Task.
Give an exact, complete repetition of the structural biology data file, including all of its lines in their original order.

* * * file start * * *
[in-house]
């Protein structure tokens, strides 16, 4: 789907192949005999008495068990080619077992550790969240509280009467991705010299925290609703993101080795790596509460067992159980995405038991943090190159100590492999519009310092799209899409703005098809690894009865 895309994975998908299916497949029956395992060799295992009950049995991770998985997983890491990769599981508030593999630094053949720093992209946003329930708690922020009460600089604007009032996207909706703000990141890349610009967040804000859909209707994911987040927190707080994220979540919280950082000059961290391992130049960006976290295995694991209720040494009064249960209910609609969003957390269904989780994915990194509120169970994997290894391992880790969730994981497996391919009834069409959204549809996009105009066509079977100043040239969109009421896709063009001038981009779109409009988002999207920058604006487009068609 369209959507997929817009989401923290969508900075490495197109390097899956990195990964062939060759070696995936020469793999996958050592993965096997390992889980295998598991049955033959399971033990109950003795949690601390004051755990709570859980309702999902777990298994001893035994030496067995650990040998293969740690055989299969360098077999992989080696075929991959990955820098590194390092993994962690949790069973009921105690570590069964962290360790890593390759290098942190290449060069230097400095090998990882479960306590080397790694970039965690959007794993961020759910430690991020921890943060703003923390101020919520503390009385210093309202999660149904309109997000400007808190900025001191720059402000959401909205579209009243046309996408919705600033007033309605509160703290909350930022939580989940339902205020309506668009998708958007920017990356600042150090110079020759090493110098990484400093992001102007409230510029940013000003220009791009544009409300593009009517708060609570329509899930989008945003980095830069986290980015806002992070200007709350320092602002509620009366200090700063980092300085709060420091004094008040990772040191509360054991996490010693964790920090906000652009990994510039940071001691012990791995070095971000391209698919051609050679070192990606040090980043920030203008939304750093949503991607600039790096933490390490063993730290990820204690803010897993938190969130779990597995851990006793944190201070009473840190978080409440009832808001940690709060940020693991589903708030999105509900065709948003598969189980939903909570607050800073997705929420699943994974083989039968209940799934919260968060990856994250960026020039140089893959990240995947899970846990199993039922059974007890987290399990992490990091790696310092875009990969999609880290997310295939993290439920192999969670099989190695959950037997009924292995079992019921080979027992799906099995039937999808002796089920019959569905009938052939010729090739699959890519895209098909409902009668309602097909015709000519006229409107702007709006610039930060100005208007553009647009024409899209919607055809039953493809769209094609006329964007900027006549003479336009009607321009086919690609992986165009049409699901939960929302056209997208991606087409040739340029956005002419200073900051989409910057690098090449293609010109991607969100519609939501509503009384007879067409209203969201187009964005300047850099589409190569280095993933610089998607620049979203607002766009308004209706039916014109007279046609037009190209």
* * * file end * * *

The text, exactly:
[in-house]
């Protein structure tokens, strides 16, 4: 789907192949005999008495068990080619077992550790969240509280009467991705010299925290609703993101080795790596509460067992159980995405038991943090190159100590492999519009310092799209899409703005098809690894009865 895309994975998908299916497949029956395992060799295992009950049995991770998985997983890491990769599981508030593999630094053949720093992209946003329930708690922020009460600089604007009032996207909706703000990141890349610009967040804000859909209707994911987040927190707080994220979540919280950082000059961290391992130049960006976290295995694991209720040494009064249960209910609609969003957390269904989780994915990194509120169970994997290894391992880790969730994981497996391919009834069409959204549809996009105009066509079977100043040239969109009421896709063009001038981009779109409009988002999207920058604006487009068609 369209959507997929817009989401923290969508900075490495197109390097899956990195990964062939060759070696995936020469793999996958050592993965096997390992889980295998598991049955033959399971033990109950003795949690601390004051755990709570859980309702999902777990298994001893035994030496067995650990040998293969740690055989299969360098077999992989080696075929991959990955820098590194390092993994962690949790069973009921105690570590069964962290360790890593390759290098942190290449060069230097400095090998990882479960306590080397790694970039965690959007794993961020759910430690991020921890943060703003923390101020919520503390009385210093309202999660149904309109997000400007808190900025001191720059402000959401909205579209009243046309996408919705600033007033309605509160703290909350930022939580989940339902205020309506668009998708958007920017990356600042150090110079020759090493110098990484400093992001102007409230510029940013000003220009791009544009409300593009009517708060609570329509899930989008945003980095830069986290980015806002992070200007709350320092602002509620009366200090700063980092300085709060420091004094008040990772040191509360054991996490010693964790920090906000652009990994510039940071001691012990791995070095971000391209698919051609050679070192990606040090980043920030203008939304750093949503991607600039790096933490390490063993730290990820204690803010897993938190969130779990597995851990006793944190201070009473840190978080409440009832808001940690709060940020693991589903708030999105509900065709948003598969189980939903909570607050800073997705929420699943994974083989039968209940799934919260968060990856994250960026020039140089893959990240995947899970846990199993039922059974007890987290399990992490990091790696310092875009990969999609880290997310295939993290439920192999969670099989190695959950037997009924292995079992019921080979027992799906099995039937999808002796089920019959569905009938052939010729090739699959890519895209098909409902009668309602097909015709000519006229409107702007709006610039930060100005208007553009647009024409899209919607055809039953493809769209094609006329964007900027006549003479336009009607321009086919690609992986165009049409699901939960929302056209997208991606087409040739340029956005002419200073900051989409910057690098090449293609010109991607969100519609939501509503009384007879067409209203969201187009964005300047850099589409190569280095993933610089998607620049979203607002766009308004209706039916014109007279046609037009190209």